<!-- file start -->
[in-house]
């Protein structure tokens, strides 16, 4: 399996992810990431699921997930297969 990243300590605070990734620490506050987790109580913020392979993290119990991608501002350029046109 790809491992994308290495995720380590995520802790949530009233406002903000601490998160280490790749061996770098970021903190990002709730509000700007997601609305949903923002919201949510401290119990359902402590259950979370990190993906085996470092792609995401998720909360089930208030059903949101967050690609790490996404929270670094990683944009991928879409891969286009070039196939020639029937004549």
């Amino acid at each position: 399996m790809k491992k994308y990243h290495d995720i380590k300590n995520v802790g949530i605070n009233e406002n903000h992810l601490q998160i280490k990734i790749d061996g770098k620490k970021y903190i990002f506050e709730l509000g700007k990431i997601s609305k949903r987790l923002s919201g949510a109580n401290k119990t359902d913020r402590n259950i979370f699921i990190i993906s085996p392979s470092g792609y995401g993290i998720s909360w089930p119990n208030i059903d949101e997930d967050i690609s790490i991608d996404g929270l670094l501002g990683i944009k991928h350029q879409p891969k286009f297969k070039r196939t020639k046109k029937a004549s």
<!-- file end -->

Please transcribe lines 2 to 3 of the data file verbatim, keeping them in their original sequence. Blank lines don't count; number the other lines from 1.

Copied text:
């Protein structure tokens, strides 16, 4: 399996992810990431699921997930297969 990243300590605070990734620490506050987790109580913020392979993290119990991608501002350029046109 790809491992994308290495995720380590995520802790949530009233406002903000601490998160280490790749061996770098970021903190990002709730509000700007997601609305949903923002919201949510401290119990359902402590259950979370990190993906085996470092792609995401998720909360089930208030059903949101967050690609790490996404929270670094990683944009991928879409891969286009070039196939020639029937004549």
């Amino acid at each position: 399996m790809k491992k994308y990243h290495d995720i380590k300590n995520v802790g949530i605070n009233e406002n903000h992810l601490q998160i280490k990734i790749d061996g770098k620490k970021y903190i990002f506050e709730l509000g700007k990431i997601s609305k949903r987790l923002s919201g949510a109580n401290k119990t359902d913020r402590n259950i979370f699921i990190i993906s085996p392979s470092g792609y995401g993290i998720s909360w089930p119990n208030i059903d949101e997930d967050i690609s790490i991608d996404g929270l670094l501002g990683i944009k991928h350029q879409p891969k286009f297969k070039r196939t020639k046109k029937a004549s």